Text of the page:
I wrote a series of posts on the book, but when I was done, it didn’t feel like enough. I just couldn’t get the statistics out of my head:
- More than 26,500 children died yesterday of preventable causes related to their poverty, and it will happen again today, and tomorrow and the day after that.
- Almost 10 million children will be dead in a year from preventable causes related to poverty.
- More than 1 billion people live on less than a dollar a day.
For a long time I’ve had an internal vision of God and His work – I’ve been primarily concerned with how He works in my life, for me. I’ve been fixated on myself: Is my faith strong enough? Do I believe? Why do I doubt? Do I love God in my heart? It’s been all about me.
Richard Stearns turned that internal focus inside out:
“Being a Christian, or follower of Jesus Christ, requires much more than just having a personal and transforming relationship with God. It also entails a public and transforming relationship with the world…Living out our faith privately was never meant to be an option.”
I thought for a long time about those statistics on world poverty. I thought for a long time about what Stearns said about having a personal and public relationship with God. And I thought a long time about how much I have -- how much more than enough I have.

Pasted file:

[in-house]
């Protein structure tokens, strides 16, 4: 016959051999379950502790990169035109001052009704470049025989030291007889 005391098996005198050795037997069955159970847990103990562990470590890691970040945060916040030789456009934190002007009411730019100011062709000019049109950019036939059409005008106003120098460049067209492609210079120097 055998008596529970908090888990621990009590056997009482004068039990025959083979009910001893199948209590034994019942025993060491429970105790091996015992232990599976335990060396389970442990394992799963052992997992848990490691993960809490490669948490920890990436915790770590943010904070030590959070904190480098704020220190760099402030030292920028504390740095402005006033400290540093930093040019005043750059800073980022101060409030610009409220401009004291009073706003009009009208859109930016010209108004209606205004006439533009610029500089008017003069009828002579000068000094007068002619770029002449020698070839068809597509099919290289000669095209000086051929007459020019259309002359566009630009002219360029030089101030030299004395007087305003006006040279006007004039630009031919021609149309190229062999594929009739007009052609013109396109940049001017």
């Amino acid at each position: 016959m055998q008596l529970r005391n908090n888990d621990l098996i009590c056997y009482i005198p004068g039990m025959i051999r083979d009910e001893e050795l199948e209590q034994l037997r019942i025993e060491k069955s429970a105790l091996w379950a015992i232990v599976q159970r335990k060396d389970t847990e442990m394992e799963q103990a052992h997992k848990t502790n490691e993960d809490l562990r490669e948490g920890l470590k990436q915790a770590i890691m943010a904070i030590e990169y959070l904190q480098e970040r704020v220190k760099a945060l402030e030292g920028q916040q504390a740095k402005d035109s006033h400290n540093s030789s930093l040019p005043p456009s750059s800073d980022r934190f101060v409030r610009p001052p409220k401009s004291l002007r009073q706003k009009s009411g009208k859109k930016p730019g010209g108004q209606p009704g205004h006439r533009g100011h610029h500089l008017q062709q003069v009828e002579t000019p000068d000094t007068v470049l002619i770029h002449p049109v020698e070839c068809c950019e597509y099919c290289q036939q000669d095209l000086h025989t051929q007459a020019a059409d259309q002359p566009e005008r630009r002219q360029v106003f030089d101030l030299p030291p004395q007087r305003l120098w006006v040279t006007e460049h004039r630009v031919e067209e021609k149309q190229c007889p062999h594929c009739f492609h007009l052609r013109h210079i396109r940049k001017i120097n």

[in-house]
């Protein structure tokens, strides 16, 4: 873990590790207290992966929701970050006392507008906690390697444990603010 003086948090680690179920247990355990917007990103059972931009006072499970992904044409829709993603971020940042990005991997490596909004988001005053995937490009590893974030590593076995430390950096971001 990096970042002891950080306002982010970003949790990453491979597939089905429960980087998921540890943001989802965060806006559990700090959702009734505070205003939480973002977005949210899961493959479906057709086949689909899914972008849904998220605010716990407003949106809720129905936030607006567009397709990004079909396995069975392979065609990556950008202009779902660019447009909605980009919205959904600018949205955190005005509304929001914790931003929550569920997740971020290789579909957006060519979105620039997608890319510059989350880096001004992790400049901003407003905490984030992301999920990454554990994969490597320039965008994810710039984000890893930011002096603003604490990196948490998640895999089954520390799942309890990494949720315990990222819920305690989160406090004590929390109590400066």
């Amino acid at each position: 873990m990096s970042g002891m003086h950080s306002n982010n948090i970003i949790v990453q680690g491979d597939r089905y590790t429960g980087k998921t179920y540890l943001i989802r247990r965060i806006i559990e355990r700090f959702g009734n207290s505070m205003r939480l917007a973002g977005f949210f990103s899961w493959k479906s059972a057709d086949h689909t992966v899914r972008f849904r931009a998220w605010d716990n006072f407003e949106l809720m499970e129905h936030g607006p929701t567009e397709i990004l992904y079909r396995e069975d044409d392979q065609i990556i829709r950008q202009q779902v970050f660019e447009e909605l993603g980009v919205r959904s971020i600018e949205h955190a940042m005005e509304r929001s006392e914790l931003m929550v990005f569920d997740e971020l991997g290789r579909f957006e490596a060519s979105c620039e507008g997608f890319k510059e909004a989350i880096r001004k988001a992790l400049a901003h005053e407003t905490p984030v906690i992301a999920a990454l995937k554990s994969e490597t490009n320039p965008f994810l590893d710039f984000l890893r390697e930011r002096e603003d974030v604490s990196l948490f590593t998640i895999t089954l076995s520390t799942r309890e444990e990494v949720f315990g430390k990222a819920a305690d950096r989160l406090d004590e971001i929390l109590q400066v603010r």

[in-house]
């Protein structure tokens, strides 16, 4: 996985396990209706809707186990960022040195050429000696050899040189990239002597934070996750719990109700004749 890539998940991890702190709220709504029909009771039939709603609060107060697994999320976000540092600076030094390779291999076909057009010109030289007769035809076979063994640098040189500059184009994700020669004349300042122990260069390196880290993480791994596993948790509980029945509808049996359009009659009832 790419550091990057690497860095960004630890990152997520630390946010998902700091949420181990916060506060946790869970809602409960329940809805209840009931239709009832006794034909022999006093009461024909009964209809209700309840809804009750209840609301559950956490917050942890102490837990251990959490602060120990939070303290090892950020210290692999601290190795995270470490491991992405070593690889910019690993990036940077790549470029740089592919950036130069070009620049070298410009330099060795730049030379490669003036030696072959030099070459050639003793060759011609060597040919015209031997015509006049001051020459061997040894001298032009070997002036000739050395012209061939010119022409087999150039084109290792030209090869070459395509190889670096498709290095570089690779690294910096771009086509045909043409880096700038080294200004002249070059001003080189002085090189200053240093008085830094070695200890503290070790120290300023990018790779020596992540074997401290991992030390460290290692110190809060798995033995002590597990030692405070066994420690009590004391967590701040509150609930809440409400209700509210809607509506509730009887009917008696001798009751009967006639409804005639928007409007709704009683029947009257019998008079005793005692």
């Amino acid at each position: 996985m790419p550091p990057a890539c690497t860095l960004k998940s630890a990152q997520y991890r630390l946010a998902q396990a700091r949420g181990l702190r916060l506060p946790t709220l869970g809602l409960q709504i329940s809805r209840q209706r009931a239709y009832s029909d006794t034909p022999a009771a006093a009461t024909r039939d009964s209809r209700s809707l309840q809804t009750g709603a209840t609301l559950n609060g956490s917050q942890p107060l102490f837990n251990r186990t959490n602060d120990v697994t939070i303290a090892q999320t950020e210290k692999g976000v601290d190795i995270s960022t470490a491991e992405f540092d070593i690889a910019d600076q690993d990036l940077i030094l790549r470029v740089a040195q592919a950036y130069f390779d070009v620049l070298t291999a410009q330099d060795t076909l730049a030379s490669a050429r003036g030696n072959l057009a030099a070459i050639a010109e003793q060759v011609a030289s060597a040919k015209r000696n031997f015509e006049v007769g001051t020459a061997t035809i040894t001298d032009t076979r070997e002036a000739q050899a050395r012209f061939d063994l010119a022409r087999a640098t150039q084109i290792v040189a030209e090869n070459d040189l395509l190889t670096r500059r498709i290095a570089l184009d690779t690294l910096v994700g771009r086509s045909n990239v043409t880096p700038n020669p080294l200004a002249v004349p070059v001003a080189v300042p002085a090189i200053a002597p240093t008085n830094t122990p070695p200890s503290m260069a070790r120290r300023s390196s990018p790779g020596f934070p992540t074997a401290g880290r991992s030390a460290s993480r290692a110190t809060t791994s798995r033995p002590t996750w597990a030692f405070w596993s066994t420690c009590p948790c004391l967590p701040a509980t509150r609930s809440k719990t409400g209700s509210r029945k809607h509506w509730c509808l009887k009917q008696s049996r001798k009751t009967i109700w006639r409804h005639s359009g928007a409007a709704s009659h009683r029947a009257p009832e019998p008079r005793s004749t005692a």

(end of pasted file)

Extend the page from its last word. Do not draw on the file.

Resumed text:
On September 1, I launched The Shop-Not Project – a year-long shopping hiatus. No clothes, no shoes, no purses, no jewelry, no accessories. For 365 days. The money saved at the end of twelve months will be used to sponsor a Compassion child.
The thing is, I love to shop. Love it like a Coco Chanel. Love it like a Paris Hilton. It doesn’t even need to be extravagant shopping. A sweater on sale at Old Navy is enough for me; consignment store jeans will light my fire. It’s the shopping I love, the high I get from something new.
The first couple weeks of Shop-Not were easy. I felt virtuous, proud (probably not exactly what God intended).
But then reality set in. I went shopping with my husband – he had a gift card to Banana Republic. While he tried on pants in the dressing room, I breezed over to the women’s side of the store and ran my hand along the fabrics – cashmere, merino wool, tweed, satin. The thought of 11 more months of no shopping gave me nothing short of a pit in my stomach.
My solution for now is to steer clear, to avoid the temptation of Target and Ann Taylor. Out-of-sight, out-of mind helps to ease the urge to buy that fitted blazer or the sumptuous tote. And when in doubt, I page through The Hole in Our Gospel again. Because there’s no avoiding the truth in these words:
“There is no ‘whole gospel’ without compassion and justice shown to the poor.
It’s that simple.”